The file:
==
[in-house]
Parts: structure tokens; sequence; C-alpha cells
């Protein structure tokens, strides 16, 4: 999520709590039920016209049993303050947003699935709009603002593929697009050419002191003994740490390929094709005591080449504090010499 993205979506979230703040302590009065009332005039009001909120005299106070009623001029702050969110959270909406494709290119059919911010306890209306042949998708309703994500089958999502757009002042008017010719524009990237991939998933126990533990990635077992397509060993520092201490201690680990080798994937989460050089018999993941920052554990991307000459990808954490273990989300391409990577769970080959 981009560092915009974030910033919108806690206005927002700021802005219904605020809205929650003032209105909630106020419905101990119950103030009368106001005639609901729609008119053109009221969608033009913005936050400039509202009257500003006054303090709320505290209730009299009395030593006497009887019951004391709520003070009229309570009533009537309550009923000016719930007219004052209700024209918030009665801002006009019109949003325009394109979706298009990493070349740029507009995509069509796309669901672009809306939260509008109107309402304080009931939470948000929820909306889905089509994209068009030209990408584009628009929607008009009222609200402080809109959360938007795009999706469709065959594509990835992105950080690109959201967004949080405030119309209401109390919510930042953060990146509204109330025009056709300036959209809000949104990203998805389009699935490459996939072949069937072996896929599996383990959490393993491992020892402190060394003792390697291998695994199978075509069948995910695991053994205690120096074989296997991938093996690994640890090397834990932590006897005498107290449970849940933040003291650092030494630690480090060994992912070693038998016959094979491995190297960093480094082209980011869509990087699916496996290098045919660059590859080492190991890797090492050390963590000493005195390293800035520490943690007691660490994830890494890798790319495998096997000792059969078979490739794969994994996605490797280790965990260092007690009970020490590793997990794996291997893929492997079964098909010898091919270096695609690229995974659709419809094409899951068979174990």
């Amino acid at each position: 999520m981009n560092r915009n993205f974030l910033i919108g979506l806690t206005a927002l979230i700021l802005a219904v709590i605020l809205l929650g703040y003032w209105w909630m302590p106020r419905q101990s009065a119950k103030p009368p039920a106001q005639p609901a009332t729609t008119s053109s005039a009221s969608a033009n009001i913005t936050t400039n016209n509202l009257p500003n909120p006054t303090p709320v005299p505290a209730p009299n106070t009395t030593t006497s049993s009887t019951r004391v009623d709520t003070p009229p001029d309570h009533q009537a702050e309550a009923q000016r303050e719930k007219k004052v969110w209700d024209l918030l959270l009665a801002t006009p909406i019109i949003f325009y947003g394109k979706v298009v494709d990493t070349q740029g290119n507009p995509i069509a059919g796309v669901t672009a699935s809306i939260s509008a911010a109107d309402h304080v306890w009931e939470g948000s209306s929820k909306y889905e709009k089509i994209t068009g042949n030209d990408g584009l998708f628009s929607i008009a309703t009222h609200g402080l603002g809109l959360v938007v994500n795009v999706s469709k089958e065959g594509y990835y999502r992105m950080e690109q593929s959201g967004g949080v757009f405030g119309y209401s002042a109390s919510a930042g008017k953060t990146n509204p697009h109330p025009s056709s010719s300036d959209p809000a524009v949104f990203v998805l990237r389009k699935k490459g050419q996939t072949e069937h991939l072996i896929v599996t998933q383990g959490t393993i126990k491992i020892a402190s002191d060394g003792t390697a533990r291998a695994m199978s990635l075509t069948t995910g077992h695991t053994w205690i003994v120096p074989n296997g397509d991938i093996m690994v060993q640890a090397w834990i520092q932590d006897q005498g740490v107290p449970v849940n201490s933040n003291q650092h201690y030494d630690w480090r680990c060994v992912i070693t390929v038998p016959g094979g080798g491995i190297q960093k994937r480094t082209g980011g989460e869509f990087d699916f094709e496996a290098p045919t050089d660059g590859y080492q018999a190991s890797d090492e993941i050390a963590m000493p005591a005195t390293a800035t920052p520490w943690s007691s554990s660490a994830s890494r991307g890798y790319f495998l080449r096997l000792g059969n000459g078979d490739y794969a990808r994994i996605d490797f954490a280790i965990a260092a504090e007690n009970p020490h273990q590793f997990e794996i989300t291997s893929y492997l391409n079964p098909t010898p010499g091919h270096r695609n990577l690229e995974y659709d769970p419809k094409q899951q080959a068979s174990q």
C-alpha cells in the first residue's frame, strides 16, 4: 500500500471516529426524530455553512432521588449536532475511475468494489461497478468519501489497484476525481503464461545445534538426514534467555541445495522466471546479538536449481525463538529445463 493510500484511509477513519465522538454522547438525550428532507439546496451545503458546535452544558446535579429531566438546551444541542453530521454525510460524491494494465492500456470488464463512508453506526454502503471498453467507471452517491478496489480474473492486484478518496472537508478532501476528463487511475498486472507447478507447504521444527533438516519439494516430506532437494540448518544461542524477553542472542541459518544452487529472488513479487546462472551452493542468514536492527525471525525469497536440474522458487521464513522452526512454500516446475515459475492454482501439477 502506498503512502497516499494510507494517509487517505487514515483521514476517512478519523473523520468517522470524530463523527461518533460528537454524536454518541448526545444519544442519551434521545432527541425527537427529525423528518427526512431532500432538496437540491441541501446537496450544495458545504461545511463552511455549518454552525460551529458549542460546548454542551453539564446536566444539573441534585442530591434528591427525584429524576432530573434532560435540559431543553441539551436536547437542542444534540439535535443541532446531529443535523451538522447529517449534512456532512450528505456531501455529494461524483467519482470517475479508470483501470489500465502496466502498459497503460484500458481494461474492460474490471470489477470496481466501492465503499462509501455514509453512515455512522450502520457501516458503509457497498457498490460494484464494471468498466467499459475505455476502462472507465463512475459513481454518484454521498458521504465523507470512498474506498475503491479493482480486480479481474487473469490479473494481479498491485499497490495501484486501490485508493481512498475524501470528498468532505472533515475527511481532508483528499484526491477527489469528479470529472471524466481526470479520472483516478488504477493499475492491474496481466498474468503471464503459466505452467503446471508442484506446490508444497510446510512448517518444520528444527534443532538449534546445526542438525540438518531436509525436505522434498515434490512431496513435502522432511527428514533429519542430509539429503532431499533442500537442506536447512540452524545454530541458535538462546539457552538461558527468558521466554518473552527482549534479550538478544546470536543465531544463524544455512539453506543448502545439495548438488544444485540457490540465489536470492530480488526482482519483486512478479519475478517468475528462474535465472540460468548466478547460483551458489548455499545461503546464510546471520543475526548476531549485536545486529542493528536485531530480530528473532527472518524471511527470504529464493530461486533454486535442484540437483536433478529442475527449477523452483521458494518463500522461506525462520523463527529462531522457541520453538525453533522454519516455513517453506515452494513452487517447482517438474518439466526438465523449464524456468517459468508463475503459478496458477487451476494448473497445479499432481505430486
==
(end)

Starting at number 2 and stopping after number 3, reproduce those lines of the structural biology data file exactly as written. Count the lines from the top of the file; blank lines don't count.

Parts: structure tokens; sequence; C-alpha cells
């Protein structure tokens, strides 16, 4: 999520709590039920016209049993303050947003699935709009603002593929697009050419002191003994740490390929094709005591080449504090010499 993205979506979230703040302590009065009332005039009001909120005299106070009623001029702050969110959270909406494709290119059919911010306890209306042949998708309703994500089958999502757009002042008017010719524009990237991939998933126990533990990635077992397509060993520092201490201690680990080798994937989460050089018999993941920052554990991307000459990808954490273990989300391409990577769970080959 981009560092915009974030910033919108806690206005927002700021802005219904605020809205929650003032209105909630106020419905101990119950103030009368106001005639609901729609008119053109009221969608033009913005936050400039509202009257500003006054303090709320505290209730009299009395030593006497009887019951004391709520003070009229309570009533009537309550009923000016719930007219004052209700024209918030009665801002006009019109949003325009394109979706298009990493070349740029507009995509069509796309669901672009809306939260509008109107309402304080009931939470948000929820909306889905089509994209068009030209990408584009628009929607008009009222609200402080809109959360938007795009999706469709065959594509990835992105950080690109959201967004949080405030119309209401109390919510930042953060990146509204109330025009056709300036959209809000949104990203998805389009699935490459996939072949069937072996896929599996383990959490393993491992020892402190060394003792390697291998695994199978075509069948995910695991053994205690120096074989296997991938093996690994640890090397834990932590006897005498107290449970849940933040003291650092030494630690480090060994992912070693038998016959094979491995190297960093480094082209980011869509990087699916496996290098045919660059590859080492190991890797090492050390963590000493005195390293800035520490943690007691660490994830890494890798790319495998096997000792059969078979490739794969994994996605490797280790965990260092007690009970020490590793997990794996291997893929492997079964098909010898091919270096695609690229995974659709419809094409899951068979174990």